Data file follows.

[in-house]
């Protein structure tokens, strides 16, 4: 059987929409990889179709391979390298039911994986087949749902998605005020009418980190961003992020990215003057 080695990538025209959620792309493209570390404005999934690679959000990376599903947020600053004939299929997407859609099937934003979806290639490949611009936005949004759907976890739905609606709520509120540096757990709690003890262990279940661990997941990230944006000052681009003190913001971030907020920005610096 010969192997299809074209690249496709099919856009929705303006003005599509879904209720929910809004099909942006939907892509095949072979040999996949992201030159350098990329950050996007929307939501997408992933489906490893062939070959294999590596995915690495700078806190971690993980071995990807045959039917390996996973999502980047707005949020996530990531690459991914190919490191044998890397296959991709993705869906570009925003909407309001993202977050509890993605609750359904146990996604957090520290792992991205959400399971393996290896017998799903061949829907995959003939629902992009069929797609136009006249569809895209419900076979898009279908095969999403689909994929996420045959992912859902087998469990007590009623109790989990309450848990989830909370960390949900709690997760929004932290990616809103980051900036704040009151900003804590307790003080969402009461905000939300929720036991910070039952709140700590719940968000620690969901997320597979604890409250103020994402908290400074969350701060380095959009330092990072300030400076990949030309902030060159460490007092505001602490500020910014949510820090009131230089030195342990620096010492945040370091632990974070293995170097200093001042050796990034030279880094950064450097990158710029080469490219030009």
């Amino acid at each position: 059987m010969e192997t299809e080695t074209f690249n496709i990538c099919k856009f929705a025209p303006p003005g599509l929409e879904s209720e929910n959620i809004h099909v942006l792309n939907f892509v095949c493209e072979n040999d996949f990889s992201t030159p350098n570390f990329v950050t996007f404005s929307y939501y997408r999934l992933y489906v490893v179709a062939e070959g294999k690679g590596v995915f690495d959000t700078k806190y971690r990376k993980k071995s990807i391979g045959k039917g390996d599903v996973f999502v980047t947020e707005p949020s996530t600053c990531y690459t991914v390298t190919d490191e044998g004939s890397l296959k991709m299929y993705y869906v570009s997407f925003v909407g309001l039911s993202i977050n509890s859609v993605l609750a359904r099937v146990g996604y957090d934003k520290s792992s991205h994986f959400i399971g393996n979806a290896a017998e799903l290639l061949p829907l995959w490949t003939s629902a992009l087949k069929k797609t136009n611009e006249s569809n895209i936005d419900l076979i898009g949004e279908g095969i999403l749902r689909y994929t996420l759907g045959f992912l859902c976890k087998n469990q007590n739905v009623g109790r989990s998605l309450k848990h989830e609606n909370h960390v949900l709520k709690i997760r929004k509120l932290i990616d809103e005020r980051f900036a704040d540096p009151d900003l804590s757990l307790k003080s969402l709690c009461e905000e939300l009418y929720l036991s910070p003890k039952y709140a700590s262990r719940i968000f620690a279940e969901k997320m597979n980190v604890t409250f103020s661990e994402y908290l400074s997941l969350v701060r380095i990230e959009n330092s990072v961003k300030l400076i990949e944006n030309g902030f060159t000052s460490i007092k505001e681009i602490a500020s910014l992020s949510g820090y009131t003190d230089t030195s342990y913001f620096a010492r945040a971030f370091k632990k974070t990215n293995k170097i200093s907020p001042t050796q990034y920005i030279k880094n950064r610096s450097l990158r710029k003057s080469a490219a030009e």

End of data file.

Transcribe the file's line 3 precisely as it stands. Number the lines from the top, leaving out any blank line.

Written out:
């Amino acid at each position: 059987m010969e192997t299809e080695t074209f690249n496709i990538c099919k856009f929705a025209p303006p003005g599509l929409e879904s209720e929910n959620i809004h099909v942006l792309n939907f892509v095949c493209e072979n040999d996949f990889s992201t030159p350098n570390f990329v950050t996007f404005s929307y939501y997408r999934l992933y489906v490893v179709a062939e070959g294999k690679g590596v995915f690495d959000t700078k806190y971690r990376k993980k071995s990807i391979g045959k039917g390996d599903v996973f999502v980047t947020e707005p949020s996530t600053c990531y690459t991914v390298t190919d490191e044998g004939s890397l296959k991709m299929y993705y869906v570009s997407f925003v909407g309001l039911s993202i977050n509890s859609v993605l609750a359904r099937v146990g996604y957090d934003k520290s792992s991205h994986f959400i399971g393996n979806a290896a017998e799903l290639l061949p829907l995959w490949t003939s629902a992009l087949k069929k797609t136009n611009e006249s569809n895209i936005d419900l076979i898009g949004e279908g095969i999403l749902r689909y994929t996420l759907g045959f992912l859902c976890k087998n469990q007590n739905v009623g109790r989990s998605l309450k848990h989830e609606n909370h960390v949900l709520k709690i997760r929004k509120l932290i990616d809103e005020r980051f900036a704040d540096p009151d900003l804590s757990l307790k003080s969402l709690c009461e905000e939300l009418y929720l036991s910070p003890k039952y709140a700590s262990r719940i968000f620690a279940e969901k997320m597979n980190v604890t409250f103020s661990e994402y908290l400074s997941l969350v701060r380095i990230e959009n330092s990072v961003k300030l400076i990949e944006n030309g902030f060159t000052s460490i007092k505001e681009i602490a500020s910014l992020s949510g820090y009131t003190d230089t030195s342990y913001f620096a010492r945040a971030f370091k632990k974070t990215n293995k170097i200093s907020p001042t050796q990034y920005i030279k880094n950064r610096s450097l990158r710029k003057s080469a490219a030009e």